Indie agency Cramer-Krasselt has landed the creative account for Panera following a review.
Panera CMO Michael Simon told Ad Age that the new agency comes as the chain is looking to take a new direction, especially considering that many fast-casual and fast-food chains are promoting freshness and better ingredients.
According to Mr. Simon, Panera's goal for its marketing will be to promote "how we embed purpose in everything we do. ... C-K had an idea that we felt changed the dialogue and conversation from functional to affiliated values." He added that the agency's work will likely focus on how it sources and prepares its food, how it creates an environment where customers will want to linger, and how the chain ultimately gives back to the community.
The account will be handled out of C-K's Chicago office. It had been at Interpublic Group of Cos.' Mullen; the chain and the agency split in December over what appeared to be creative differences. The review did not affect WPP's Maxus, Panera's media-buying agency. Consultant AAR Partners oversaw the review.
In the final round of the creative pitch, the review was narrowed to four agencies: WPP's Y&R, Chicago; indie agencies Olson and Cramer-Krasselt; and Omnicom Group's GSD&M. But executives familiar with the review said that it came down to a shootout between GSD&M and Cramer-Krasselt.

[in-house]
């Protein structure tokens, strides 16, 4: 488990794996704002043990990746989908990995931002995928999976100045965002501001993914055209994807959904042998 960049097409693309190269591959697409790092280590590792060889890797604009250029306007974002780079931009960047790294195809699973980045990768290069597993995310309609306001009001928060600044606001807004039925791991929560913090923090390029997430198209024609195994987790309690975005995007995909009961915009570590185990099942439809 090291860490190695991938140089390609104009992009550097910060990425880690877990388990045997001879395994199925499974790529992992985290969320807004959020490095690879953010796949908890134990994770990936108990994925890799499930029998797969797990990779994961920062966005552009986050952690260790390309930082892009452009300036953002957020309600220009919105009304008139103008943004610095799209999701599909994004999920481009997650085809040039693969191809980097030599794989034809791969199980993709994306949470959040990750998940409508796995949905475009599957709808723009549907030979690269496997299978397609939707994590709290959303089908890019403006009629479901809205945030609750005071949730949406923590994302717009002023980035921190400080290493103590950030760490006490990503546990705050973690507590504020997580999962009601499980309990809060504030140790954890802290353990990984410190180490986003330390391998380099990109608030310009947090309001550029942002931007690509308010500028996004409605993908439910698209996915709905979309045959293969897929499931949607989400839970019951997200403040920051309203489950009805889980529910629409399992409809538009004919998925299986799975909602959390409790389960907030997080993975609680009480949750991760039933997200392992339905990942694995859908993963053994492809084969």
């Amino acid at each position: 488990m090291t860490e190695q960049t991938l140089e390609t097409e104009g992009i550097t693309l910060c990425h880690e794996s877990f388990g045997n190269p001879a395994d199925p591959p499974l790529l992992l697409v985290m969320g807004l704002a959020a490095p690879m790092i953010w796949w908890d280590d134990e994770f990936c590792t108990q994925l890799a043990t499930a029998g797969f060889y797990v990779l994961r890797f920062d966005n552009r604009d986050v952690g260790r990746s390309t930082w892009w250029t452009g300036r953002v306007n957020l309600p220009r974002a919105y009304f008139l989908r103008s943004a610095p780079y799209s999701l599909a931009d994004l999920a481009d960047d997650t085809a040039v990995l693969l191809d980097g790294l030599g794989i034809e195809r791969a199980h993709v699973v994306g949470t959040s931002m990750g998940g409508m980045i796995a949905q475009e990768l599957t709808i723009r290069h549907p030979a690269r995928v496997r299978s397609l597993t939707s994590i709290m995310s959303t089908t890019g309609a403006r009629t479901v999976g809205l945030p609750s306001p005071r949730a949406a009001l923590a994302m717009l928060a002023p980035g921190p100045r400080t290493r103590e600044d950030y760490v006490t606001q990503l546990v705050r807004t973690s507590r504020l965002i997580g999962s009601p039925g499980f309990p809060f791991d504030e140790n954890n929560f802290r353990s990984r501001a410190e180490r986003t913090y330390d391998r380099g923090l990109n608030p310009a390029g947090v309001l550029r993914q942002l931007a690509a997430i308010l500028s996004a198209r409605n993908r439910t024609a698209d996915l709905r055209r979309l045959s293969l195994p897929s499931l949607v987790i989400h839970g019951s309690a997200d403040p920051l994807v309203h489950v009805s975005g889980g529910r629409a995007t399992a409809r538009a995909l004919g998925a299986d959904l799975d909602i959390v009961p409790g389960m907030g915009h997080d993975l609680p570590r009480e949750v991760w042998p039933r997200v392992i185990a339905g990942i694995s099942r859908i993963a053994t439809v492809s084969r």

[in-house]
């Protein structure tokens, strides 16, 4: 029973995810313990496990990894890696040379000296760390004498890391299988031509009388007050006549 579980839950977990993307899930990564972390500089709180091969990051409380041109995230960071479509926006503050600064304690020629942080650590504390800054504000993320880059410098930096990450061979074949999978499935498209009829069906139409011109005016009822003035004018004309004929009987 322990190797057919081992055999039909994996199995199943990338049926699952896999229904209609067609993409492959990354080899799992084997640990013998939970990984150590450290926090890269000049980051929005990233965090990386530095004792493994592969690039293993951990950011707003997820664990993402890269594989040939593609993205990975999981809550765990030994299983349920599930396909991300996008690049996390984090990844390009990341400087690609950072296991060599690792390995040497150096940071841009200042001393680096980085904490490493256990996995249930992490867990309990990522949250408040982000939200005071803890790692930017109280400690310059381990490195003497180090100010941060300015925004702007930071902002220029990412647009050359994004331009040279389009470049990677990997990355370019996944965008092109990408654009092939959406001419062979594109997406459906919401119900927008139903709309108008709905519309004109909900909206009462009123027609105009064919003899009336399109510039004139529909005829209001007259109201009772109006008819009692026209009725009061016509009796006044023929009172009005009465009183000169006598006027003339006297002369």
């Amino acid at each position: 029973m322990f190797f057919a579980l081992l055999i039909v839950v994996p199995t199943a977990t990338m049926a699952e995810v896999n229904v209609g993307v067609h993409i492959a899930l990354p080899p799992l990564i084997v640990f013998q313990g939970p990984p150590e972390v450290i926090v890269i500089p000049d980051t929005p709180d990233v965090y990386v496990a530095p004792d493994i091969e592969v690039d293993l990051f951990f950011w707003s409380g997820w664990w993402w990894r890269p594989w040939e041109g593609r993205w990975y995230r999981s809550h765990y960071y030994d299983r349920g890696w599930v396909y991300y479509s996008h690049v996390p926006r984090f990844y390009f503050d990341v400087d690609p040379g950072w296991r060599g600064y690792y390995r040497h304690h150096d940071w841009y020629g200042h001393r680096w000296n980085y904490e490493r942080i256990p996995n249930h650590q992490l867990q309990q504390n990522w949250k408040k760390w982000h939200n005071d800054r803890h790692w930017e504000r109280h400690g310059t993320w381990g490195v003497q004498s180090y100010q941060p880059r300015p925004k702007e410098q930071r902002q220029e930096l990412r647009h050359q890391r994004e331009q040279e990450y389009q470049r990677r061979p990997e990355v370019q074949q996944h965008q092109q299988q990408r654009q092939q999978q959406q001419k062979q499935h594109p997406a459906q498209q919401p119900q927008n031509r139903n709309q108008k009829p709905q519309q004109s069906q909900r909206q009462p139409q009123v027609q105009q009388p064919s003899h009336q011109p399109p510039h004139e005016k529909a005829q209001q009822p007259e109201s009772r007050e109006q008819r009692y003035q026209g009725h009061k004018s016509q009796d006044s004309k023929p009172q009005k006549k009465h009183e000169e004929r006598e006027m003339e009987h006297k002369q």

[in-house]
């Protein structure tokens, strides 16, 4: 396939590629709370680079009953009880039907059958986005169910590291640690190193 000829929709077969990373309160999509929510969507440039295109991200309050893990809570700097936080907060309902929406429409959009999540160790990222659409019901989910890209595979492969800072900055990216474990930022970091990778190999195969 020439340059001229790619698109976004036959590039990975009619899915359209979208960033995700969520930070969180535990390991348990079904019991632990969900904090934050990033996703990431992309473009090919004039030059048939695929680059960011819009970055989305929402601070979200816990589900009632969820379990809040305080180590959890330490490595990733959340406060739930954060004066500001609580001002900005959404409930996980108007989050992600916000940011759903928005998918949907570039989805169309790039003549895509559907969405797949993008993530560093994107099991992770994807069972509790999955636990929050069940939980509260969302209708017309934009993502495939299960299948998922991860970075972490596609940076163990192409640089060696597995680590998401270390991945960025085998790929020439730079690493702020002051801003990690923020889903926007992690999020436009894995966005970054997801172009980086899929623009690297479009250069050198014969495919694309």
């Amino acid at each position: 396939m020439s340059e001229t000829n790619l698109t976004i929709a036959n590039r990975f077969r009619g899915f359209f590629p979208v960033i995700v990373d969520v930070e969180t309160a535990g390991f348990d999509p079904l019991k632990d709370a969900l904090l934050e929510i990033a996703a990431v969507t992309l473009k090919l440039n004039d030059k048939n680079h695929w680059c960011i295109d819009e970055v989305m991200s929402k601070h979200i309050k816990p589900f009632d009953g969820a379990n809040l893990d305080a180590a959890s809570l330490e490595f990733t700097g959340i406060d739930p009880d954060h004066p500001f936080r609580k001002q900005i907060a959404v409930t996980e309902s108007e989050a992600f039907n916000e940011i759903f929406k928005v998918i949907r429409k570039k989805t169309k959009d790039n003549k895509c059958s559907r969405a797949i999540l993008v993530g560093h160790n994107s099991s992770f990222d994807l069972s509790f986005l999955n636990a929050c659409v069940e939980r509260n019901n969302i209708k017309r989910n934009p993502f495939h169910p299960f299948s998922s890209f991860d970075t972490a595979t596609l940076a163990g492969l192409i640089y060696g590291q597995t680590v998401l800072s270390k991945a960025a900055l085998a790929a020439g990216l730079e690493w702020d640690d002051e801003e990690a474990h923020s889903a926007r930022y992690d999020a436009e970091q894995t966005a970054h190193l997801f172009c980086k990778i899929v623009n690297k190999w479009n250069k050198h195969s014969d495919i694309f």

Panera has been performing well for some time. Its systemwide sales were up 10.1% last year, to $3.3 billion, according to Technomic, and the number of its U.S. locations was up 7.2% to 1,480.
The chain nearly a year ago launched its first major TV campaign, "Make today better," which was handled by Mullen. Panera has steadily increased its marketing budget under Mr. Simon, who joined the company in October 2009 and was previously at Campbell Soup Co. The company upped its measured-media spending 17% last year, to $42 million, from $36 million in 2010, according to Kantar Media. The company had spent about $23.6 million in 2009.
The news for GSD&M is mitigated by its win of the Walgreens creative account, which Ad Age reported earlier today.